Relationships Among Measures of Impairment, Functional Limitation, and Disability in Patients with Shoulder Disorders.
Leggin BG, Kelley MJ, Ramsey ML, Glaser DA, Williams GR, Lannotti JP. 
University of Pennsylvania Medical Center - Presbyterian, Philadelphia , PA.

 INTRODUCTION:  Clinical research has historically focused on impairment based outcome measures such as pain, range of motion, and muscle force.  Recently, clinical research has shifted focus to self-report measures of function and disability.  Little is know about the relationship among impairments, functional limitations, and disability in patients with shoulder disorders. 

PURPOSES:  The purposes of this report were to 1) examine the relationships among measures of impairment, function, and disability in patients with shoulder disorders, and 2) attempt to predict the level of impairment associated with the ability to perform selected functional activities.  

METHOD:  Ninety-four men (mean age = 45.5) and eighty women (mean age = 52.1) with a variety of shoulder pathologies were included in the study.  All patients completed the PENN Shoulder Score (PSS).  The clinical impairment measures were active range of motion and muscle force.  Four planes of active range of motion were measured including forward elevation (FE), external rotation (ER) in adduction and at 90° abduction, and internal rotation (IR) up the back.  Muscle force measurements included internal and external rotation with the shoulder adducted and elevation at 45° in the plane of the scapula. 

RESULTS:  Correlation coefficients for the relationship between the PENN Shoulder Score and measures of range of motion and strength ranged from r = 0.30 to r = 0.63.  Forward elevation correlated with PSS total score (r = 0.63), the function subscale (0.68), and individual items of function (r = 0.37 –0.63).  External rotation in adduction did not correlate well with either PSS total score or any of the subscales.  ER at 90° correlated with PSS total score (r = 0.49), the function subscale (r = 0.55), and individual items of function (r = 0.28 – 0.54).  IR correlated with PSS total score (r = 0.53), the function subscale (r = 0.56), and individual items of function (r = 0.30 – 0.63).  Measures of muscle force did not correlate well with the total score, but had fair correlation with the function subscale (r = 0.43 – 0.47).  The pain subscale correlated with the satisfaction and function subscales (r = 0.53 & 0.70 respectively), the total score  (r = 0.86), and individual items of function (0.43 – 0.59).  Satisfaction correlated with the total score (r = 0.68), function (r = 0.54), the ability to sleep on the affected side (r = 0.50), the ability to perform usual recreational activity (r = 0.52) and the ability to use arm for overhead sports (r = 0.56).  Linear regression analysis revealed that a curvilinear relationship exists among measures of range of motion, muscle force and Penn Shoulder Score corresponding to the level of difficulty reported with selected functional measures.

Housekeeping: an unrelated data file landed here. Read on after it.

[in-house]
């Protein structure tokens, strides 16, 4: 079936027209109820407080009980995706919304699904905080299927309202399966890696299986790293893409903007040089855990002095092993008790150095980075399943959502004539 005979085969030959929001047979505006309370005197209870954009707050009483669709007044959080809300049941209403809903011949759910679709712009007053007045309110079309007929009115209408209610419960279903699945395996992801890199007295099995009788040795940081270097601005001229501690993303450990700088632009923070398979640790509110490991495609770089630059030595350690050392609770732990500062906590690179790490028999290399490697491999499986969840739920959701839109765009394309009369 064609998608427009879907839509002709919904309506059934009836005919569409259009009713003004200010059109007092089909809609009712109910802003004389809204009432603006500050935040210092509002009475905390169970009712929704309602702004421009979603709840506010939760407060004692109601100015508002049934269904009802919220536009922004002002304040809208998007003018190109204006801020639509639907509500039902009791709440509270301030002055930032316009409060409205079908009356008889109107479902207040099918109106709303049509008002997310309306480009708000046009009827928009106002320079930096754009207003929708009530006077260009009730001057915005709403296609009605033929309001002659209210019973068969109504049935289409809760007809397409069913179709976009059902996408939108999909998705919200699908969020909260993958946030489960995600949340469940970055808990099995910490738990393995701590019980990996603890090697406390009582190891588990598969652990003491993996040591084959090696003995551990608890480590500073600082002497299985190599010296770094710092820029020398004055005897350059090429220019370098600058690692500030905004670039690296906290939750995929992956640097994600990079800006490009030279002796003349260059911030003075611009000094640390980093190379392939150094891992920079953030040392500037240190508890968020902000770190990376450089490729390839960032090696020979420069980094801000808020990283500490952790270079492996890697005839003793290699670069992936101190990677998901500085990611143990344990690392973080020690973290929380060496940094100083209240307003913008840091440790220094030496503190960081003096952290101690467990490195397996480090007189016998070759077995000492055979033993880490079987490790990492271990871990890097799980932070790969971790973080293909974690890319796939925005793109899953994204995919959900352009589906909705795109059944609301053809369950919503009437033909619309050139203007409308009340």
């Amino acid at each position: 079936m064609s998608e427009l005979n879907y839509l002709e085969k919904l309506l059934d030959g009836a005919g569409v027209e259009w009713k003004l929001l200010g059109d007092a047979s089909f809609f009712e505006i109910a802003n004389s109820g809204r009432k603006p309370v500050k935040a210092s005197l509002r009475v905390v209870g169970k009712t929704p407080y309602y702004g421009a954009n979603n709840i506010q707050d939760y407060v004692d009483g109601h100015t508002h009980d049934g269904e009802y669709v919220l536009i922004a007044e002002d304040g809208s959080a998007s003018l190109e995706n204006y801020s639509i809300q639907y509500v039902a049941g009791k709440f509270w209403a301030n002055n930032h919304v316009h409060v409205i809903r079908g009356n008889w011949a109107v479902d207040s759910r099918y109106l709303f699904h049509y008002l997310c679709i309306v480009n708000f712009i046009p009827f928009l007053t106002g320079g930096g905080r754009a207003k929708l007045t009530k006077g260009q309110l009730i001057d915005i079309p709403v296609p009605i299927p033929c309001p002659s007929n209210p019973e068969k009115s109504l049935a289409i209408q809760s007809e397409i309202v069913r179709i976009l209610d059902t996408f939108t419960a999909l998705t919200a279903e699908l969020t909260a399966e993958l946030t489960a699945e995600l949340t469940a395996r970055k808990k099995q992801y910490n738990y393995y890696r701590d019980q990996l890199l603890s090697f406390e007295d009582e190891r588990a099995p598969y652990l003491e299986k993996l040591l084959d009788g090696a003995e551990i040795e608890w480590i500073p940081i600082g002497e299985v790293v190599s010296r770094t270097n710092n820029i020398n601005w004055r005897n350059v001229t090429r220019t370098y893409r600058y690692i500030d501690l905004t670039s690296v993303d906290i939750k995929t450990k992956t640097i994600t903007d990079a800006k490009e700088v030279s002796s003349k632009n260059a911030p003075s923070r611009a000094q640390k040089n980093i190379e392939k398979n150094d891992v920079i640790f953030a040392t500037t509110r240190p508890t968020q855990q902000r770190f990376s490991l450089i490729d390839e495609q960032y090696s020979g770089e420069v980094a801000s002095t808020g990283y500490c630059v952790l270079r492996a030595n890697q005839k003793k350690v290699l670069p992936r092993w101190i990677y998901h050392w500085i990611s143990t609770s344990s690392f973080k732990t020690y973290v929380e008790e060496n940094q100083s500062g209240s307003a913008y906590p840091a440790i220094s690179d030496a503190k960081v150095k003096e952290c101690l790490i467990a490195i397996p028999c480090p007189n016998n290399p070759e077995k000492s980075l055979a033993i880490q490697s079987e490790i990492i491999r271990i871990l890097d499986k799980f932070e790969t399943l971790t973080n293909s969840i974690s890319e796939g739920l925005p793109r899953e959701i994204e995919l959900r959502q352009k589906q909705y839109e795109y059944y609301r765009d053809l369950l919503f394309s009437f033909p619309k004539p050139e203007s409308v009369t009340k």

CONCLUSIONS:  Positive correlations were noted among measures of impairment, functional limitation, and disability.  A linear relationship exists between selected impairment measures and selected functional measures corresponding to the level of difficulty reported by patients.  Clinicians can use this data to help make treatment decisions in patients with shoulder disorders